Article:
On the other hand, one could argue that the data indicates significant scope for further innovation in the mortgage market. There must be significant opportunity to expand access while managing risk sustainably somewhere between the relatively small difference in default rates that we observe across portfolios in South Africa and the unsustainable gap we see in the USA. This is particularly the case in light of the diversity of South Africa’s market of homeowners and potential homeowners. Across the townships and suburbs of the major metros, average values of formally registered residential properties vary widely. For instance, in the City of Cape Town in 2012, average property values in Crossroads were R93 000 compared to over R12.5 million in Clifton just 20 kilometres away. Of course employment patterns and socio economic conditions vary accordingly but the potential mortgage market must surely be able to accommodate more than the one-size-fits-all existing 20 year mortgage products that differ only in size and interest rate.
To support this it is critical that lenders continue to learn from their experience in shifting access downmarket and for lenders and policymakers to have a clear understanding of the key risks and costs that impact on mortgage profitability. While we have explored default rates by broad market segment – and there is far more that could be done in that area if additional data is utilised – this is but one domain of analysis. Areas for further investigation include triggers of default. Why do households default, and how many of these underlying default drivers are insurable events? Mechanisms to manage these risks could protect lenders and borrowers, and enhance access to mortgages without compromising the financial stability of either party. It is also essential to explore lending patterns and performance across areas in South Africa with a particular focus on newly built stock built by the private sector compared to older stock in established townships.Then of course we know dangerously little about foreclosure rates, and to our knowledge no industry-wide study has explored loss given default and how this differs by area and borrower income.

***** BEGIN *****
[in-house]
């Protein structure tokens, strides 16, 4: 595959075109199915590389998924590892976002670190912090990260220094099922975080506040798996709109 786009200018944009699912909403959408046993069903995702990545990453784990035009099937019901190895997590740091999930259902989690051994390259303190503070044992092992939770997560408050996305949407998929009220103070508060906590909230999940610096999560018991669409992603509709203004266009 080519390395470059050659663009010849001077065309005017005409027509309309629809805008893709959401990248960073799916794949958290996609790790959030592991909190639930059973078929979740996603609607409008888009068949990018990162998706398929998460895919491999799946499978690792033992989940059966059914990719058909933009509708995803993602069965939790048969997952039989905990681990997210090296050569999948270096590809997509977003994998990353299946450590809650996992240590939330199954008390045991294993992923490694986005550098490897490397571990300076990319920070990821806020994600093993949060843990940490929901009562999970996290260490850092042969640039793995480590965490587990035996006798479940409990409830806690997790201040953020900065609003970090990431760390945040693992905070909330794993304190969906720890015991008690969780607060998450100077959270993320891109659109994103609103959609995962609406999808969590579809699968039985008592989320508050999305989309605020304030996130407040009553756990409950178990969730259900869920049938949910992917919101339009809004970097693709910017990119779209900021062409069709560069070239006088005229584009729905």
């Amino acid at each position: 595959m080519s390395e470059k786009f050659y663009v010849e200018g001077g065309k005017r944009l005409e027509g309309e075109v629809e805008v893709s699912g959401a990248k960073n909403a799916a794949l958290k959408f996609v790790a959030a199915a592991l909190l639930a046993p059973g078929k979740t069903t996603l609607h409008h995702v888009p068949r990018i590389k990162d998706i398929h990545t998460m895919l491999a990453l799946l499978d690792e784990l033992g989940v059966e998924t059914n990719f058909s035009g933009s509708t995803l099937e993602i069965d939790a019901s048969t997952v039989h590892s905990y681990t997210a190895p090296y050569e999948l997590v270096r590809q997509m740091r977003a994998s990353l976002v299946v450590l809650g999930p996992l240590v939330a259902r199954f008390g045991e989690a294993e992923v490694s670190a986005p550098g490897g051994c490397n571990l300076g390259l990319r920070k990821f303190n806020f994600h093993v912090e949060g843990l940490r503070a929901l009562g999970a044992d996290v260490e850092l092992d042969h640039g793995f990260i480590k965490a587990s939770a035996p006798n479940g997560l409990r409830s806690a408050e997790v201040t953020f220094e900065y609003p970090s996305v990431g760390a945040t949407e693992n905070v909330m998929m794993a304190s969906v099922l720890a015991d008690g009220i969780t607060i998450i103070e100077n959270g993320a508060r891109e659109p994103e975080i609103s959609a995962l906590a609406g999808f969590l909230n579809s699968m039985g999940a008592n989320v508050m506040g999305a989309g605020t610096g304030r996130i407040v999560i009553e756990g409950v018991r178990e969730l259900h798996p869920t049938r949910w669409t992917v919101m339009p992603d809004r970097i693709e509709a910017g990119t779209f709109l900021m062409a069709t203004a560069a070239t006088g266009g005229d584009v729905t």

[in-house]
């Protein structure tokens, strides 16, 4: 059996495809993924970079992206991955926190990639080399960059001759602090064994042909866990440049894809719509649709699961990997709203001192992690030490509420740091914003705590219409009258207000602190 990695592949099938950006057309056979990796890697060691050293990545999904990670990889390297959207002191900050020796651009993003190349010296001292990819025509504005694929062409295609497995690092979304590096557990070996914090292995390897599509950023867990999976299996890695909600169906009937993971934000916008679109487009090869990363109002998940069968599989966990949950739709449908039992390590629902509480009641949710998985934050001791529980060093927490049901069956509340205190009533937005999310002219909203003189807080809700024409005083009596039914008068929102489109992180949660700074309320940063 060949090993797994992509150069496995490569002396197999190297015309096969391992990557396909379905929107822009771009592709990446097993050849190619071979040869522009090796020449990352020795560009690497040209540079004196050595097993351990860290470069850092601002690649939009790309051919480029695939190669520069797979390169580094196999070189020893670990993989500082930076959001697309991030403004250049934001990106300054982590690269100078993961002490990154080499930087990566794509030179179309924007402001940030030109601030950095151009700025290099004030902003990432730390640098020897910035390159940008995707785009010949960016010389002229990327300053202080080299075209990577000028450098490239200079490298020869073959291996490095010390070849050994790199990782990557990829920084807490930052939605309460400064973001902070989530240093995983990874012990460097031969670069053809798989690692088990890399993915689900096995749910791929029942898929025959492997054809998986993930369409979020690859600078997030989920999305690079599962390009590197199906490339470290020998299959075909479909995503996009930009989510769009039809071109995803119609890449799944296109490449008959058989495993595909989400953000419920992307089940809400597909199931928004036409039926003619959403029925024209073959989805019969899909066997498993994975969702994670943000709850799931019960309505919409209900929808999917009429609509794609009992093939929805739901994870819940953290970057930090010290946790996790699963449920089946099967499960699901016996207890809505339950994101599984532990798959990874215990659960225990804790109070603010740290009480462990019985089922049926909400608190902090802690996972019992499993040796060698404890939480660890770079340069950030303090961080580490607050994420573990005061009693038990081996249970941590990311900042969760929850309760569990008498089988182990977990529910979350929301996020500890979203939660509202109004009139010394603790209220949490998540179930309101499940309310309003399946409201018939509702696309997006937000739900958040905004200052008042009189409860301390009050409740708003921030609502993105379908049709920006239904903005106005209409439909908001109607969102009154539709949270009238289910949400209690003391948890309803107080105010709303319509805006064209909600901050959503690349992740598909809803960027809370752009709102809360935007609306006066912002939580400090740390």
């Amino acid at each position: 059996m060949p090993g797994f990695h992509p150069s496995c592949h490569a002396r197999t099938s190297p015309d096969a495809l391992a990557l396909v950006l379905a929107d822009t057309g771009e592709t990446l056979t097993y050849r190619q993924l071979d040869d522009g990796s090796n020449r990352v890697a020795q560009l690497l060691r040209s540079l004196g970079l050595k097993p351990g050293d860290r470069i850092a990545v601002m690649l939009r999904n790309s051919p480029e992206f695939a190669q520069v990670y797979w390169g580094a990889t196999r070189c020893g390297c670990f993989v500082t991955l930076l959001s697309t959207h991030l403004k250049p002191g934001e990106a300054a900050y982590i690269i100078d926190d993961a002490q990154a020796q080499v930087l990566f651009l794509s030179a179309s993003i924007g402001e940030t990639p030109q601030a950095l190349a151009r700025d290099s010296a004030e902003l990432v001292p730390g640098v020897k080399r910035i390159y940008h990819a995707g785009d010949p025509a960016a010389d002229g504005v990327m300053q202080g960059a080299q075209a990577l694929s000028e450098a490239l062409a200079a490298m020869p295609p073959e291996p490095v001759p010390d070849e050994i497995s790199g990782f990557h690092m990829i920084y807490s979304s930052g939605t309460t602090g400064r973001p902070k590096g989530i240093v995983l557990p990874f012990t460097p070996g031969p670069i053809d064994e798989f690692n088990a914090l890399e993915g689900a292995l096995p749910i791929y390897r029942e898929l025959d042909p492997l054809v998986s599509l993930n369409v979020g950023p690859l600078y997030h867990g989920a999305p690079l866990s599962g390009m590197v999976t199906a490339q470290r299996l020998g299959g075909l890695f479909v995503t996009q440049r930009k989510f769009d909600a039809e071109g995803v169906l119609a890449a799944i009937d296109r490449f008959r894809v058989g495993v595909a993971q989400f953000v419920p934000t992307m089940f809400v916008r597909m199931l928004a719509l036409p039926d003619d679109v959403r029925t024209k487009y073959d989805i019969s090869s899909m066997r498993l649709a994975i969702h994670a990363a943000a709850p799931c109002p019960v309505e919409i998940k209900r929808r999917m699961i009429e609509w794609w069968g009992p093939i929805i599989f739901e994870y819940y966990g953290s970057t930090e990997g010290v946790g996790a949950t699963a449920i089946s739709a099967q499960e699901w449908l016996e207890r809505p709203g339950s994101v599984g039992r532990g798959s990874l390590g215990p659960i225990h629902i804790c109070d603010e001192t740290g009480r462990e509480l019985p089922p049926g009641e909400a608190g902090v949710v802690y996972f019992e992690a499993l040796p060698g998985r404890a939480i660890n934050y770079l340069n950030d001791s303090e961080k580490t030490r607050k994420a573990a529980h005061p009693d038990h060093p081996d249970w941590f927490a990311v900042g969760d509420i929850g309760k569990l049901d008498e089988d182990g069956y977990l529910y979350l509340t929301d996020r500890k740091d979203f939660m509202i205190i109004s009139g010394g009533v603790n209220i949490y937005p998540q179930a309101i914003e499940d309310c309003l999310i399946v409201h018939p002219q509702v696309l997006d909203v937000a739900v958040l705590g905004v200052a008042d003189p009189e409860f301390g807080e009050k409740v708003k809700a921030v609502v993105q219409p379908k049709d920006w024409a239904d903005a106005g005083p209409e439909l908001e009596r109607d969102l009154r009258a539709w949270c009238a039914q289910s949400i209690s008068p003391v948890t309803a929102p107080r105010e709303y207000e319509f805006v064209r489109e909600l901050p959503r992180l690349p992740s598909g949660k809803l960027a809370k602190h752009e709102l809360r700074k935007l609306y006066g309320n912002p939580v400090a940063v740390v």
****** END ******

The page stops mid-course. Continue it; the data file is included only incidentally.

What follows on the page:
Clearly if lenders are to innovate and move mortgages further down the market, processes and their associated risks and costs in this phase of the mortgage lifecycle area are as important to understand as in any other.
 Citymark has defined affordable areas as those where the average property value is less than R500 000. For more detail on this approach, see http://staging.signpost.co.za/housingfinanceafrica-old/citymark/
 . The essential difference between these two tranches relates to the target market they served and the average loan size involved. For FSC loans the target market was defined as those households earning up to R7 500 per month in 2004 indexed to CPI. In 2008 the upper threshold was R9670. For affordable market loans the income threshold was increased to R15 142 in 2009. In 2011 it was R15 738.
 One or more months in arrears, but not foreclosed
 See http://www.mba.org/NewsandMedia/PressCenter/87218.htm. In the third quarter of 2013 the delinquency rate on fixed rate prime mortgages was 3.23%. It was 19.52% on subprime mortgages